Obama and Biden Boycott Colleges That Ignore Sexual Assault
Now is the time to “put the pedal to the metal” in combatting campus sexual assault, according to Vice President Joe Biden.
Both Biden and President Barack Obama promised not to visit colleges that are “insufficiently serious” about addressing sexual assault, White Houses sources told the Washington Post. In an interview with the Post, Biden also said he’d like to take away funding from such institutions.
RT if you agree with Vice President Biden. #vawa20 http://t.co/JfSorMbouK— Joe Biden (@Joe Biden)1410630803.0
"Biden recently deemed campus sexual assault the “cause of [his] life,” and Obama called it "an affront to our basic humanity."
Biden recently deemed campus sexual assault the “cause of [his] life,” and Obama called it "an affront to our basic humanity."
In light of this, the President and VP decided to boycott institutions that shift blame for sexual assault from survivors to rapists.
“We have to take off the social blinders that make it so easy for people to overlook violence rather than confront it,” Biden said June 14, at the United State of Women Summit. “We have to throw the mindset that excuses sexual assault by saying: ‘Boys will be boys. It’s just the way it is.’ We have to ensure that survivors’ right to justice is always paramount above everything else, including — including — the perpetrator or the school’s reputation.”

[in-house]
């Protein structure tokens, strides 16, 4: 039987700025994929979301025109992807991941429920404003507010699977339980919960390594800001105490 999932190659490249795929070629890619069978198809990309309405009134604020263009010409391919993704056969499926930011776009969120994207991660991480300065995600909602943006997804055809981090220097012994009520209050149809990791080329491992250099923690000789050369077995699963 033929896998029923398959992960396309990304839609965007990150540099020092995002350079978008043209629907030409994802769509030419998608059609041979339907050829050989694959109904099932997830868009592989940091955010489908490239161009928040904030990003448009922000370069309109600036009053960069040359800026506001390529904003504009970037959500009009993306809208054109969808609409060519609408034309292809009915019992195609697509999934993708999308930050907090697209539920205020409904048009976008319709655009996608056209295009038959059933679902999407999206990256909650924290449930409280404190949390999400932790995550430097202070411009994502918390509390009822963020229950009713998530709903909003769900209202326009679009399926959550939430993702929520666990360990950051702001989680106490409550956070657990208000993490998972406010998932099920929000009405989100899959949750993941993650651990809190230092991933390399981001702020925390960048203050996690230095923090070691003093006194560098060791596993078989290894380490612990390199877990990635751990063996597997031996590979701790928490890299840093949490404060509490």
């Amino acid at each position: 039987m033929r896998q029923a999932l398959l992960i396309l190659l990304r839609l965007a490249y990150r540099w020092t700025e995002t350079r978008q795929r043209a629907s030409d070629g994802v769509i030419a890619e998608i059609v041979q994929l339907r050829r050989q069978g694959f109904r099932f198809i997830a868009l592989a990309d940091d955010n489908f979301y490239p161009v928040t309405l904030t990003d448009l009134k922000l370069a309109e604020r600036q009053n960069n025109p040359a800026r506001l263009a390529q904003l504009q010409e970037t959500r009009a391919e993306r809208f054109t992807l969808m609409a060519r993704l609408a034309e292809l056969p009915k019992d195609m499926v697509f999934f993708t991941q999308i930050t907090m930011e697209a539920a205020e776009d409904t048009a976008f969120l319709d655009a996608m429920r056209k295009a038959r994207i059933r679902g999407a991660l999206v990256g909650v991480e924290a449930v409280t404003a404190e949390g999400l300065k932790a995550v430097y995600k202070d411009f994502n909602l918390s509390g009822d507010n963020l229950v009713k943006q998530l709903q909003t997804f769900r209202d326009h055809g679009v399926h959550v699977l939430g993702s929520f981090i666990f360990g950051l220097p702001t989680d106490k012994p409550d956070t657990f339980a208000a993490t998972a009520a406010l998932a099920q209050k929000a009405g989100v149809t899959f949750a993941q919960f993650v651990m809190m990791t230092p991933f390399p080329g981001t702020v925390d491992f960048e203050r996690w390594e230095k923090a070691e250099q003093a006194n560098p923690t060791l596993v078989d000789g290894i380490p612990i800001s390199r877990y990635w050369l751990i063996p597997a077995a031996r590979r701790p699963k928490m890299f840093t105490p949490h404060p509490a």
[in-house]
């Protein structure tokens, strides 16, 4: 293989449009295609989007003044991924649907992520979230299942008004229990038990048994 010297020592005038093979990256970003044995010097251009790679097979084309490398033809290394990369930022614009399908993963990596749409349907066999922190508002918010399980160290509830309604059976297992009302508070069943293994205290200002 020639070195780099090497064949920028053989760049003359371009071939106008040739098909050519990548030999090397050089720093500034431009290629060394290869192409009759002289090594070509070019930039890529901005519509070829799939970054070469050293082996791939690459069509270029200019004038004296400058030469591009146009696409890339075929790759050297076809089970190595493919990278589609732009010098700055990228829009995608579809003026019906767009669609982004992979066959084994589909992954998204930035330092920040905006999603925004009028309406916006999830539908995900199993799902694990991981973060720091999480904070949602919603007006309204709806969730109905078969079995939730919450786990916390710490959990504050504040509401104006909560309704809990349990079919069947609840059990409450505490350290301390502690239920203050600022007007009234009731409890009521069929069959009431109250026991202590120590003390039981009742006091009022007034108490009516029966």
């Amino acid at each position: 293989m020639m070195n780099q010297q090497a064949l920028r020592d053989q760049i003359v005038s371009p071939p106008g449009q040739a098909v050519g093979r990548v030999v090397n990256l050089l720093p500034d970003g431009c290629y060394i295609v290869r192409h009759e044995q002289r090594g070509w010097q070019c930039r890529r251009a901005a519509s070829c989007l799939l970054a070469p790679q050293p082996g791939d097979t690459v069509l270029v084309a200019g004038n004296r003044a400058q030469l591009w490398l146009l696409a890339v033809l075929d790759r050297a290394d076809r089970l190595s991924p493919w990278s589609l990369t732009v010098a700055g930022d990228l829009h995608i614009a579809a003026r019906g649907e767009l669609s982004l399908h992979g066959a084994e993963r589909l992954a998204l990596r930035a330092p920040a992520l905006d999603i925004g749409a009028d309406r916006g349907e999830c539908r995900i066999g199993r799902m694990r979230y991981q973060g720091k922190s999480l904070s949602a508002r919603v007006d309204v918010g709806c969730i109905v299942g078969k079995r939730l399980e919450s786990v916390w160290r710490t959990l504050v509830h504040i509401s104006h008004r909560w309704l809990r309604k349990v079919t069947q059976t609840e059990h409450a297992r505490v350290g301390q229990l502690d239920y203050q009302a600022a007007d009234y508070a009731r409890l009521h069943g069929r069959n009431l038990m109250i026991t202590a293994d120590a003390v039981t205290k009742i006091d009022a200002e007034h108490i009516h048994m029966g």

The White House’s “It’s on Us” campaign, launched in 2014, focuses on educating men and women on how to identify sexual assault, and encourages them to intervene to stop it. Both Obama and Biden made high-profile appearances — including at the Oscars and Grammys — to encourage people to sign a pledge to “help keep women and men safe from sexual assault.”
Now, they're sending a clear message to colleges who enable rape culture — and there are quite a few.
Take the pledge today! https://t.co/n9wKFoOXWx https://t.co/CtJckEQPwO https://t.co/N2dYQ0jJ0q— It's On Us (@It's On Us)1466278752.0
The Education Department is currently investigating 198 colleges and universities for allegedly mishandling sexual assaults.
The most recent high-profile rape case gained national attention after a freshman male at Stanford sexually assaulted a woman behind a dumpster. Students at the university held a protest at this year's graduation ceremony.
The Education Department’s assistant secretary for civil rights, Catherine Lhamon, echoed the White House’s sentiments.
“I have no sympathy for a frank abdication of responsibility for the students you are charged with educating and whose civil rights are being violated,” she told the Washington Post.